Adding more blinkies to my bike - help!

Discussion in 'Road Cycling' started by Eric Babula, Feb 1, 2004.

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  1. Eric Babula

    Eric Babula Guest

    I'm looking to add more blinkies to my bike. I need help on how to attach them.

    I have a Trek 800 Sport. I already have headlights (VistaLite Nightstick-15), cyclocomputer,
    reflector, handlebar bag, and cell phone on handlebars, so that's filled up. On the rear, I have one
    red blinkie attached to the rear rack, and one on the rear of my helmet (duct taped).

    I've been told by people in cars that they can barely see me coming, and that it's difficult to
    judge my distance and speed by the little pinlights of the Nightstick-15. That's why I'm adding more
    lights - couldn't hurt to be lit up like a Christmas tree!

    I'm looking to put two amber blinkies on the front of my bike, and two more red blinkies on the
    rear, just to be safer. I'm hoping to put the two amber blinkies just above the front fender, spaced
    apart about 10". I was thinking about somehow attaching them to a 1" PVC pipe, so I could use the
    quick-release handlebar mounts. But, how do I attach the 1" PVC to my down tube, so that it doesn't
    swivel around, or twist? Any suggestions?

    Also, I was hoping to put two red blinkies on the rear, just above the rear fender, again spaced
    apart with a 1" PVC pipe. Any suggestions on how one can attach this to my rear rack? I might get
    away with just duct taping this to my rear rack, resting on the fender.

    No, I'm not looking to start another "my bike is better lit than yours" war. I'm looking for good
    advice, here. How do you attach a round 1" pipe to your round downtube? If anyone has suggestions,
    or, better yet, a website or pictures I could look at for attachment ideas, please let me know!

    --
    Smile!!

    __O _-\ <,_ Eric Babula (_) / (_) Milwaukee, Wisconsin, USA
     
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  2. Dan Daniel

    Dan Daniel Guest

    On 01 Feb 2004 19:42:23 GMT, Eric Babula <[email protected]> wrote:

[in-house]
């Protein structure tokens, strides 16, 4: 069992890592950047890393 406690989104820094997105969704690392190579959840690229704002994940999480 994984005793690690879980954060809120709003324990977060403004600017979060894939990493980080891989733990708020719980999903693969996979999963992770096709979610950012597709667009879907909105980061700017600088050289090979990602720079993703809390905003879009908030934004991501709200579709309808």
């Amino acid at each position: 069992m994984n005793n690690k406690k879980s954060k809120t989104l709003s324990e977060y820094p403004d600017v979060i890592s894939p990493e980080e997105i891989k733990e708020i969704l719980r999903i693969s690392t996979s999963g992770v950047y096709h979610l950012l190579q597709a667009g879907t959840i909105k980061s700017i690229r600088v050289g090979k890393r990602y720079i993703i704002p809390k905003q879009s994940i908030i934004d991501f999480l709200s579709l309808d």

> I'm looking for good advice, here. How do you attach a round 1" pipe to your round downtube? If
    > anyone has suggestions, or, better yet, a website or pictures I could look at for attachment
    > ideas, please let me know!

    If I was attaching two round tubes, I would use a spindle sander to make an arced cutout in one tube
    (obviously the PVC in this case). Then it would wrap right around the other tube and not rotate.

    Then a flexible band of some sort- maybe a large o-ring- could be used. Put the o-ring around one
    end of the cut-away tube, place the tube against the downtube, and pull the o-ring around the back
    side of the downtube and then capture the cut-away tube on the other side. Then slide the cut-away
    tube into position. With the proper o-ring, just a little tape would probably stop the whole tube
    from sliding down. Or put a metal hose clamp around the downtube to stop any downward motion. You
    can use a piece of old inner tube to protect your frame from the hose clamp.

    Then again I wouldn't have a cel phone on my handlebars so I 'd have room for a real headlight. Five
    mediocre lights do not a real light make....
     
  3. John

    John Guest

    You need to go rent "Pee-Wee's Big Adventure".

    Eric Babula <[email protected]> wrote in message
    news:<[email protected]>...
    > I'm looking to add more blinkies to my bike. I need help on how to attach them.
    >
    > I have a Trek 800 Sport. I already have headlights (VistaLite Nightstick-15), cyclocomputer,
    > reflector, handlebar bag, and cell phone on handlebars, so that's filled up. On the rear, I have
    > one red blinkie attached to the rear rack, and one on the rear of my helmet (duct taped).
    >
    > ...
     
  4. Pete

    Pete Guest

    "Eric Babula" <[email protected]> wrote
    >
    > I'm looking to put two amber blinkies on the front of my bike, and two more red blinkies on the
    > rear, just to be safer. I'm hoping to put the two amber blinkies just above the front fender,
    > spaced apart about 10". I was thinking about somehow attaching them to a 1" PVC pipe, so I could